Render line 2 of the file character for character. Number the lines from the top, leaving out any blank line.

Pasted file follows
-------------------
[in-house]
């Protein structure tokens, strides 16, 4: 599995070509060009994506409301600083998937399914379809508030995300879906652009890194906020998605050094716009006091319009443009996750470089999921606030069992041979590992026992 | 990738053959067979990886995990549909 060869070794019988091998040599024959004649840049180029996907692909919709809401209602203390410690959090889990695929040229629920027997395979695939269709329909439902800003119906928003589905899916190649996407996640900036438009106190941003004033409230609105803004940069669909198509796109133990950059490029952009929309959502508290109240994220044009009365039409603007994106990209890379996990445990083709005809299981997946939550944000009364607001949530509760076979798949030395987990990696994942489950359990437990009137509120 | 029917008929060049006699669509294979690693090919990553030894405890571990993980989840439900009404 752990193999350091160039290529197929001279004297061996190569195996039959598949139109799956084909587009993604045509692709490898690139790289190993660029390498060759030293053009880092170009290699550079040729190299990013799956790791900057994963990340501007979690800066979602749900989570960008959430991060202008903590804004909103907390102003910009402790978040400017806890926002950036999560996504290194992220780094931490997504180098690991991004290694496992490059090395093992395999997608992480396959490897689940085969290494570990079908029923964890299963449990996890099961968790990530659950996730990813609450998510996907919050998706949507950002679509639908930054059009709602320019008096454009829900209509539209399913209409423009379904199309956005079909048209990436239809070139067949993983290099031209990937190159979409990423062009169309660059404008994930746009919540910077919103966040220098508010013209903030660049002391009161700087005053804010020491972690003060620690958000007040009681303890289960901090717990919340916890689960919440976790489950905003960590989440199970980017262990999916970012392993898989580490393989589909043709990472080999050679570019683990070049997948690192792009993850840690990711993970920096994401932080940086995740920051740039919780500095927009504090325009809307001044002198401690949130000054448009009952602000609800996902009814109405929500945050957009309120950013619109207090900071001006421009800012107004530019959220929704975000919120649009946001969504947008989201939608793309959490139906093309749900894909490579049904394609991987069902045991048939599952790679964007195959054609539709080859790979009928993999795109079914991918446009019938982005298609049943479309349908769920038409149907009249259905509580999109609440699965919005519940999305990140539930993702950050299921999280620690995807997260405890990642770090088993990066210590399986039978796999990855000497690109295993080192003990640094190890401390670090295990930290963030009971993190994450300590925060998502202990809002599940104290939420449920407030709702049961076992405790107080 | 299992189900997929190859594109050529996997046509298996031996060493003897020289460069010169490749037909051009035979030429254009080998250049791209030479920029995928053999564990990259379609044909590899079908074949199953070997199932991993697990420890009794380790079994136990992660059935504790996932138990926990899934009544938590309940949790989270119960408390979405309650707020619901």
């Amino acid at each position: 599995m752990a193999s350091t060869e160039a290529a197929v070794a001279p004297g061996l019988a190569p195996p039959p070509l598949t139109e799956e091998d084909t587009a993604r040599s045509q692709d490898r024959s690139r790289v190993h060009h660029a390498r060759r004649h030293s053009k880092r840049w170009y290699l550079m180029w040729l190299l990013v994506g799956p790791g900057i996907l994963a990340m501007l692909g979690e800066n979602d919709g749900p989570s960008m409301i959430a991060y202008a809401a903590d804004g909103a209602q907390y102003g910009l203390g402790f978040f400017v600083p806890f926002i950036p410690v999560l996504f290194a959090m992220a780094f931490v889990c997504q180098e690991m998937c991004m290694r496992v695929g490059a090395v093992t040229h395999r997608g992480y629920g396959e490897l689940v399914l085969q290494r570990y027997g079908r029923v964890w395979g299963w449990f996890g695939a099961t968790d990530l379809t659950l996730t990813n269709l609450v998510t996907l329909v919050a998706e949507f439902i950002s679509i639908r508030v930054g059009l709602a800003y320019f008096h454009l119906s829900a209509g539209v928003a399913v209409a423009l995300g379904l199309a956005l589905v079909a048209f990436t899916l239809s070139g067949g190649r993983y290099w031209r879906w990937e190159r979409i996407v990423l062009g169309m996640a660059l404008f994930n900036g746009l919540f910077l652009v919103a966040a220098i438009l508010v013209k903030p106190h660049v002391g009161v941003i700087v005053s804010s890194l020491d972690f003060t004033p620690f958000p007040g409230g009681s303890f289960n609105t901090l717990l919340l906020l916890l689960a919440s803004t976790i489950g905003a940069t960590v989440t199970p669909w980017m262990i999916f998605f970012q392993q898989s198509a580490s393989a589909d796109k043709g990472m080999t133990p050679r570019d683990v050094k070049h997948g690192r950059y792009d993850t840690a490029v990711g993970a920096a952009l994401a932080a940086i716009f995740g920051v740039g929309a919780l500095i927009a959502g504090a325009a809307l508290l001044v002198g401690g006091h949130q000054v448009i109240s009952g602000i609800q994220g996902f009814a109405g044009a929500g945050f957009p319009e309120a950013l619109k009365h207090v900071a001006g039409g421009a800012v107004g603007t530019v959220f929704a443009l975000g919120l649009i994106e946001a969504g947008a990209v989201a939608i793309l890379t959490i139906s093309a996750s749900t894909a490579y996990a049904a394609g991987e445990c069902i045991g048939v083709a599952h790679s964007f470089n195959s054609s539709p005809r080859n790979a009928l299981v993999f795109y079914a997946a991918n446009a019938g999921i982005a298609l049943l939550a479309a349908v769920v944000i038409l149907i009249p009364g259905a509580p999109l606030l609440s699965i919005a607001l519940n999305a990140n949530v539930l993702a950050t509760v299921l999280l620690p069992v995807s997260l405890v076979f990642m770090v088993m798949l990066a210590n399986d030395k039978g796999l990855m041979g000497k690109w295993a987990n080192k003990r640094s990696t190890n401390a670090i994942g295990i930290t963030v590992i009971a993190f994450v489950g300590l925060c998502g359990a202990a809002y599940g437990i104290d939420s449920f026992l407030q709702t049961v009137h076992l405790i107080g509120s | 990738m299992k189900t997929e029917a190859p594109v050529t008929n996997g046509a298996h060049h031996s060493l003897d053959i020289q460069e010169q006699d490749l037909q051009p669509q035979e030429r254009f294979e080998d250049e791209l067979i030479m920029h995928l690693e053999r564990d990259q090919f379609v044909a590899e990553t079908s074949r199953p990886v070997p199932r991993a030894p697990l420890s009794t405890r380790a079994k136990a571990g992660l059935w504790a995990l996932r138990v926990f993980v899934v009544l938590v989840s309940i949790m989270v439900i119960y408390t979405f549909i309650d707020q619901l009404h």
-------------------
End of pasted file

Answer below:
């Protein structure tokens, strides 16, 4: 599995070509060009994506409301600083998937399914379809508030995300879906652009890194906020998605050094716009006091319009443009996750470089999921606030069992041979590992026992 | 990738053959067979990886995990549909 060869070794019988091998040599024959004649840049180029996907692909919709809401209602203390410690959090889990695929040229629920027997395979695939269709329909439902800003119906928003589905899916190649996407996640900036438009106190941003004033409230609105803004940069669909198509796109133990950059490029952009929309959502508290109240994220044009009365039409603007994106990209890379996990445990083709005809299981997946939550944000009364607001949530509760076979798949030395987990990696994942489950359990437990009137509120 | 029917008929060049006699669509294979690693090919990553030894405890571990993980989840439900009404 752990193999350091160039290529197929001279004297061996190569195996039959598949139109799956084909587009993604045509692709490898690139790289190993660029390498060759030293053009880092170009290699550079040729190299990013799956790791900057994963990340501007979690800066979602749900989570960008959430991060202008903590804004909103907390102003910009402790978040400017806890926002950036999560996504290194992220780094931490997504180098690991991004290694496992490059090395093992395999997608992480396959490897689940085969290494570990079908029923964890299963449990996890099961968790990530659950996730990813609450998510996907919050998706949507950002679509639908930054059009709602320019008096454009829900209509539209399913209409423009379904199309956005079909048209990436239809070139067949993983290099031209990937190159979409990423062009169309660059404008994930746009919540910077919103966040220098508010013209903030660049002391009161700087005053804010020491972690003060620690958000007040009681303890289960901090717990919340916890689960919440976790489950905003960590989440199970980017262990999916970012392993898989580490393989589909043709990472080999050679570019683990070049997948690192792009993850840690990711993970920096994401932080940086995740920051740039919780500095927009504090325009809307001044002198401690949130000054448009009952602000609800996902009814109405929500945050957009309120950013619109207090900071001006421009800012107004530019959220929704975000919120649009946001969504947008989201939608793309959490139906093309749900894909490579049904394609991987069902045991048939599952790679964007195959054609539709080859790979009928993999795109079914991918446009019938982005298609049943479309349908769920038409149907009249259905509580999109609440699965919005519940999305990140539930993702950050299921999280620690995807997260405890990642770090088993990066210590399986039978796999990855000497690109295993080192003990640094190890401390670090295990930290963030009971993190994450300590925060998502202990809002599940104290939420449920407030709702049961076992405790107080 | 299992189900997929190859594109050529996997046509298996031996060493003897020289460069010169490749037909051009035979030429254009080998250049791209030479920029995928053999564990990259379609044909590899079908074949199953070997199932991993697990420890009794380790079994136990992660059935504790996932138990926990899934009544938590309940949790989270119960408390979405309650707020619901």